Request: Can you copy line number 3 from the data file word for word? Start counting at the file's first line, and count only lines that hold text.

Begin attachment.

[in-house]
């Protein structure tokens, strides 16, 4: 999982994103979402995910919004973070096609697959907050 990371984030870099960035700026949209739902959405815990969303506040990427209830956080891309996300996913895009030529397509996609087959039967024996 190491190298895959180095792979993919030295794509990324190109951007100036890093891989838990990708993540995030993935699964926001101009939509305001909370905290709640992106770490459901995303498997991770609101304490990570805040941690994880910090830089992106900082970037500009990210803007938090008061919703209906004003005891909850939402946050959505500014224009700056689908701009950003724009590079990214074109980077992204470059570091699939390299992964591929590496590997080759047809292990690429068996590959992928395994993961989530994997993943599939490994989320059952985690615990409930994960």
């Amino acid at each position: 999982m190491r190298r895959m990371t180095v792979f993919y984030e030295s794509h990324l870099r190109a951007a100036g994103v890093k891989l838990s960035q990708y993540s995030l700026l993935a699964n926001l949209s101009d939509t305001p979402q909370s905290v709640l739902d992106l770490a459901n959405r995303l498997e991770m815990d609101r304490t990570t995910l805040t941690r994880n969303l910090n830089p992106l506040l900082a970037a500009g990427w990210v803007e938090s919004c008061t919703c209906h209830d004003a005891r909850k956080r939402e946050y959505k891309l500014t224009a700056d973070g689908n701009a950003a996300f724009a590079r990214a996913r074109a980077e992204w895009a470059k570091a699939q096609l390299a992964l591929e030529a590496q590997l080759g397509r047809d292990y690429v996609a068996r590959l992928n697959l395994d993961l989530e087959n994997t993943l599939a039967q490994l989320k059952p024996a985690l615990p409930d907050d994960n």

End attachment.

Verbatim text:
């Amino acid at each position: 999982m190491r190298r895959m990371t180095v792979f993919y984030e030295s794509h990324l870099r190109a951007a100036g994103v890093k891989l838990s960035q990708y993540s995030l700026l993935a699964n926001l949209s101009d939509t305001p979402q909370s905290v709640l739902d992106l770490a459901n959405r995303l498997e991770m815990d609101r304490t990570t995910l805040t941690r994880n969303l910090n830089p992106l506040l900082a970037a500009g990427w990210v803007e938090s919004c008061t919703c209906h209830d004003a005891r909850k956080r939402e946050y959505k891309l500014t224009a700056d973070g689908n701009a950003a996300f724009a590079r990214a996913r074109a980077e992204w895009a470059k570091a699939q096609l390299a992964l591929e030529a590496q590997l080759g397509r047809d292990y690429v996609a068996r590959l992928n697959l395994d993961l989530e087959n994997t993943l599939a039967q490994l989320k059952p024996a985690l615990p409930d907050d994960n």